Normally I don't post anything about the Images of America books. Usually they're not well-suited towards the typical reaction-to-a-book post, though I do quite like them. You can find one on whatever city or town you're interested in--and probably on your favorite state park or historic bridge, too. In fact, the sub-topics are so many now that I wonder how many total Images of America books there are about the greater Phoenix area.
I did have something to say about the Downtown Phoenix book: it was rather depressing. Phoenix history is fascinating because it's in many ways the history of the effects of industrialization. People had been settling in Arizona for decades, but Phoenix didn't really take off as this massive, constantly growing thing until it had a good water supply and a connection to the railroad. So the start of the boom for Phoenix was the turn of the century, when electricity and motor cars and refrigeration were on the rise.
It was quite a "cultural" place. You turn the pages of this book and find all sorts of beautiful or fascinating buildings. But then you get to the end of the caption and read "no longer standing" or "demolished in ___" and it's really quite sad. Like a lot of cities, Phoenix became quite awkward as people started settling more in the suburbs and focusing their attention into those places.
Think about even today. You'll go downtown if you're going to see a game or a show or if you work in one of the office buildings. But for a cute old town district, you go into the surrounding cities. For restaurants, probably the same, unless you're catching something right before the show or game starts--even if you are going to Phoenix, it's probably higher up than the downtown area.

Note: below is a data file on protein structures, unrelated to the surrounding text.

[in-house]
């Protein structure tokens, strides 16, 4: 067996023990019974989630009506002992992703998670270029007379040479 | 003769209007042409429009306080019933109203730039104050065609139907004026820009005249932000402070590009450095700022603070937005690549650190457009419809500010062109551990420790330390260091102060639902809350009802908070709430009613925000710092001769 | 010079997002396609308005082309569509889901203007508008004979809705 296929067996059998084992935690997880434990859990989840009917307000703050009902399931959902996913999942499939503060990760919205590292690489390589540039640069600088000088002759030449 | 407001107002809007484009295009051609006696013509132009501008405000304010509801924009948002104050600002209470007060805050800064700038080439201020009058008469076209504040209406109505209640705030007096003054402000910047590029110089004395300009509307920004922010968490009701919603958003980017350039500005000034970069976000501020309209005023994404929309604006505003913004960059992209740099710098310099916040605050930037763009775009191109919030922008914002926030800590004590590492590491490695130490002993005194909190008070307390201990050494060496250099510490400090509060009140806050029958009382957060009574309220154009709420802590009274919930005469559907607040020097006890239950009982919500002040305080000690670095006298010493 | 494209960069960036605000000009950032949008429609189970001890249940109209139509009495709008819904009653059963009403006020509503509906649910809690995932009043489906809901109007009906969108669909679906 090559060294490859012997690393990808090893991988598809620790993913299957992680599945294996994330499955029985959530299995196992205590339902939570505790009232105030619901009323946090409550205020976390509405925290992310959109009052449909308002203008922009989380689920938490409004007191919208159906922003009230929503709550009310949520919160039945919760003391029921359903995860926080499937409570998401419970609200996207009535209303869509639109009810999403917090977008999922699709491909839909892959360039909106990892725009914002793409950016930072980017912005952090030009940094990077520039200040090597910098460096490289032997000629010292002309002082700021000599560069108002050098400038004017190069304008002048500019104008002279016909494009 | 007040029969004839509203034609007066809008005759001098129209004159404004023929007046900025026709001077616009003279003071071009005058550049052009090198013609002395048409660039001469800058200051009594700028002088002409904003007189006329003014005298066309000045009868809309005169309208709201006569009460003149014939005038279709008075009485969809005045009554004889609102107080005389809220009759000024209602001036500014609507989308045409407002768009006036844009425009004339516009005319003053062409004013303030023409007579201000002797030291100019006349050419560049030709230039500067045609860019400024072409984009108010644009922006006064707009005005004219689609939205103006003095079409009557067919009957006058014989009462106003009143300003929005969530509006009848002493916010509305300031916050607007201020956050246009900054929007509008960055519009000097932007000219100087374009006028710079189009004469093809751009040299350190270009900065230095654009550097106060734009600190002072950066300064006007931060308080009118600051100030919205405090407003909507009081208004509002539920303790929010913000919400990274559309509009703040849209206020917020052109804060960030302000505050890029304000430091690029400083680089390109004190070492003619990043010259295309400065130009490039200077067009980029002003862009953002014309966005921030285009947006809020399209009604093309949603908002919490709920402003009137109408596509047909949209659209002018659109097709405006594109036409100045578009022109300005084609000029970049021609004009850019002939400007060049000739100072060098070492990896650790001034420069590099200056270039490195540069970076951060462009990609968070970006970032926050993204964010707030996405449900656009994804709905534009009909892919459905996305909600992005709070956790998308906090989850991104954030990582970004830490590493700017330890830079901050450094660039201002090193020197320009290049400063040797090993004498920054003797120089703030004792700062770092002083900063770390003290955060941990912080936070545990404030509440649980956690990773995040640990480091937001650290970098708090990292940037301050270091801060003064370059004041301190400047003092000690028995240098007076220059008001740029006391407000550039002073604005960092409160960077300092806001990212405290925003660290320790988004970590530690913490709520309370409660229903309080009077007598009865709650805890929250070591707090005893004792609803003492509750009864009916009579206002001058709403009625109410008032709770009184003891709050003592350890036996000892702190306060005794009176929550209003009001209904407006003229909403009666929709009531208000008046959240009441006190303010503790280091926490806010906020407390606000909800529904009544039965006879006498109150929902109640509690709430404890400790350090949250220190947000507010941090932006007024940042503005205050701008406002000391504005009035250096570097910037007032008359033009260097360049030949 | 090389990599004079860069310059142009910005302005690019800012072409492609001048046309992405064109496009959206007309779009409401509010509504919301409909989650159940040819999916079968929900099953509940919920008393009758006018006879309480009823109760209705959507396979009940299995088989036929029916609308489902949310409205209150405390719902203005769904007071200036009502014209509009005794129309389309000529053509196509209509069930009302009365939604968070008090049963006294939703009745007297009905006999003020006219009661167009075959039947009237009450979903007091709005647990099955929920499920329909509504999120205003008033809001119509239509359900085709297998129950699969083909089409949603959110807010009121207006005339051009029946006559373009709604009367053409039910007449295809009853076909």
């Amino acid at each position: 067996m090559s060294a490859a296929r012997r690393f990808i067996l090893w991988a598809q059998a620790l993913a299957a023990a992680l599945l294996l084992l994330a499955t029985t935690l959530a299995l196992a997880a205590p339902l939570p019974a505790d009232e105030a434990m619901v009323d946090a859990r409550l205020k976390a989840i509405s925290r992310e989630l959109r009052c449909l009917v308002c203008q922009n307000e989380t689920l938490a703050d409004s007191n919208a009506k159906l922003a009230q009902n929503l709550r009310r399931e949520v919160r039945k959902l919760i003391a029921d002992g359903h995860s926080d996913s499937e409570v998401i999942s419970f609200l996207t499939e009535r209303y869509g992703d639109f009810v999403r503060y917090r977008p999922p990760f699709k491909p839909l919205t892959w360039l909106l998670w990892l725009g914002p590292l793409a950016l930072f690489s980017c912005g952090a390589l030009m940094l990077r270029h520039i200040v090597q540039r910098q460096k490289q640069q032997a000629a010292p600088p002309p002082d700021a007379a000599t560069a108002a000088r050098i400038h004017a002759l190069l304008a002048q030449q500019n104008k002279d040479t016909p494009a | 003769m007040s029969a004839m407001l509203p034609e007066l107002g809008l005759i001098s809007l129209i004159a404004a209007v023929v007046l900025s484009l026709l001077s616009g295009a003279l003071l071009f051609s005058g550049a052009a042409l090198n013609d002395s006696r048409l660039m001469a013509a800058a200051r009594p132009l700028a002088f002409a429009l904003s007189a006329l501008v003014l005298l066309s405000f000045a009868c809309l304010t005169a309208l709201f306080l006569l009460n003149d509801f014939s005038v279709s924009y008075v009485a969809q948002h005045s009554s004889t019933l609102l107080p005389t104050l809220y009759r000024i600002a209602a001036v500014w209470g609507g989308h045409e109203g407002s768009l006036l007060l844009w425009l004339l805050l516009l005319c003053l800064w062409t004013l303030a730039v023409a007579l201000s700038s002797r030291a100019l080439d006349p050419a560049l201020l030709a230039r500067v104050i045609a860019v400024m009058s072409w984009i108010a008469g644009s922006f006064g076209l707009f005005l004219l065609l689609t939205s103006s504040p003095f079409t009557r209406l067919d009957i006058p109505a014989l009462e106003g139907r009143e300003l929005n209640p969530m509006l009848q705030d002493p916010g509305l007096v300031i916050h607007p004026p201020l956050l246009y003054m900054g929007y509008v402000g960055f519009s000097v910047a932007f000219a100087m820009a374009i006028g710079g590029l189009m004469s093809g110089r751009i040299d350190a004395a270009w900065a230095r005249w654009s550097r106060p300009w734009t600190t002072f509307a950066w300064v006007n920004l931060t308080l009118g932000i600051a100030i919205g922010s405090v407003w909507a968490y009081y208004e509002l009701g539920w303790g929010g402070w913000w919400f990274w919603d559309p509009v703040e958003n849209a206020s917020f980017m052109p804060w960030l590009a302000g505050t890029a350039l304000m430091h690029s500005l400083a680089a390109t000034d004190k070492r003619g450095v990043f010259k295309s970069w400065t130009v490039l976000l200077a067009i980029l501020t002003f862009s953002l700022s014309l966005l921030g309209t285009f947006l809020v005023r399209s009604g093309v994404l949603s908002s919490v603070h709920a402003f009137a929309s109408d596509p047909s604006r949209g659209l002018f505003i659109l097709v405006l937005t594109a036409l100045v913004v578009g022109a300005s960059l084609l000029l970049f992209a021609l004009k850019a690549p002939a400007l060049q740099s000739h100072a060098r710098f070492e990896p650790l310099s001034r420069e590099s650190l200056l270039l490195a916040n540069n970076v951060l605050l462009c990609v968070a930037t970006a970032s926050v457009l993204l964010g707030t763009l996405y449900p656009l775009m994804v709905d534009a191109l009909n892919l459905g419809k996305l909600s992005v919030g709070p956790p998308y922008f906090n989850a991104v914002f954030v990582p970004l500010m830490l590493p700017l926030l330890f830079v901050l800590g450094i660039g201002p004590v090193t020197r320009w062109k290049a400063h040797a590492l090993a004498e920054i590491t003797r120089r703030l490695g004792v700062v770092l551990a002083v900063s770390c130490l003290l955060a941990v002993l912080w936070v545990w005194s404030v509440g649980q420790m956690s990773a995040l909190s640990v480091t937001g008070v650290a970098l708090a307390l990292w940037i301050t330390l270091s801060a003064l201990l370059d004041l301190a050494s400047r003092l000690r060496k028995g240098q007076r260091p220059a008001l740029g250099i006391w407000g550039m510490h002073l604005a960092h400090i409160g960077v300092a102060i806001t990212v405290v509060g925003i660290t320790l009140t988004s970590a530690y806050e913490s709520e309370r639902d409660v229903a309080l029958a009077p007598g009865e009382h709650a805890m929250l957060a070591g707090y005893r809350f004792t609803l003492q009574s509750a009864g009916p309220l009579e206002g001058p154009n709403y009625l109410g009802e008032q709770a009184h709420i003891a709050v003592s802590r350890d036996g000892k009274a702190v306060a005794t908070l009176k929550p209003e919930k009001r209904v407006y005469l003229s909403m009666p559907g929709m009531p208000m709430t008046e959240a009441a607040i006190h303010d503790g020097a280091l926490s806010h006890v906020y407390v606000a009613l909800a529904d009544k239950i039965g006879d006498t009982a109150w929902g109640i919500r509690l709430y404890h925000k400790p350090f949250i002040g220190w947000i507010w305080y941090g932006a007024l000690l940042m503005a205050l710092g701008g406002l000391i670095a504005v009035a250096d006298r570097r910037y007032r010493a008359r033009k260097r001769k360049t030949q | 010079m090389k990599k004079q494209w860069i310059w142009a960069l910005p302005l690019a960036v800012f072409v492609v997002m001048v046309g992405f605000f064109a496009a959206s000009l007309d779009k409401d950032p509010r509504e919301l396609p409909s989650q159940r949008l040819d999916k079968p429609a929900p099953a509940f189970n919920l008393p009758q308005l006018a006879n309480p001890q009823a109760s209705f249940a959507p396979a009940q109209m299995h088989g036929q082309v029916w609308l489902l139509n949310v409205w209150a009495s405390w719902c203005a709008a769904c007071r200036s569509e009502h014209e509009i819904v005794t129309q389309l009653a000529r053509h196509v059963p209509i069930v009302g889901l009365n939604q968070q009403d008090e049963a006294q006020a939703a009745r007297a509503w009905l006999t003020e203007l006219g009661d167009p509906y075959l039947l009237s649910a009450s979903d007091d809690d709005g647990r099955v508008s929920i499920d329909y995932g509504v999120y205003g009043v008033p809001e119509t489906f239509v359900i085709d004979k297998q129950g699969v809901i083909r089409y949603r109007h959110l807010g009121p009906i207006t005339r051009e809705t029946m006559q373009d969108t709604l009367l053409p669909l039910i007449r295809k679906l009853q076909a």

Granted, the entertainment area is there in Phoenix (I miss you, Symphony Hall). Even some of the historical has been saved (looking at you, Heritage Square). And there is art, too, with First Fridays and the art galleries. But when you look at the pictures of great brick buildings that were smothered and then torn down, it's regretful that things didn't happen differently.
The hope is that when we build things, we build things for permanence. And when we look at a place, we also look at it with permanence. Instead of saying, what can we demolish, to say what is already here that we can continue to use? I don't like the idea of a place where buildings are torn down and rebuilt every few decades. How wasteful is that? Instead I hope that we can more often build things to stay and maintain the things that we have.
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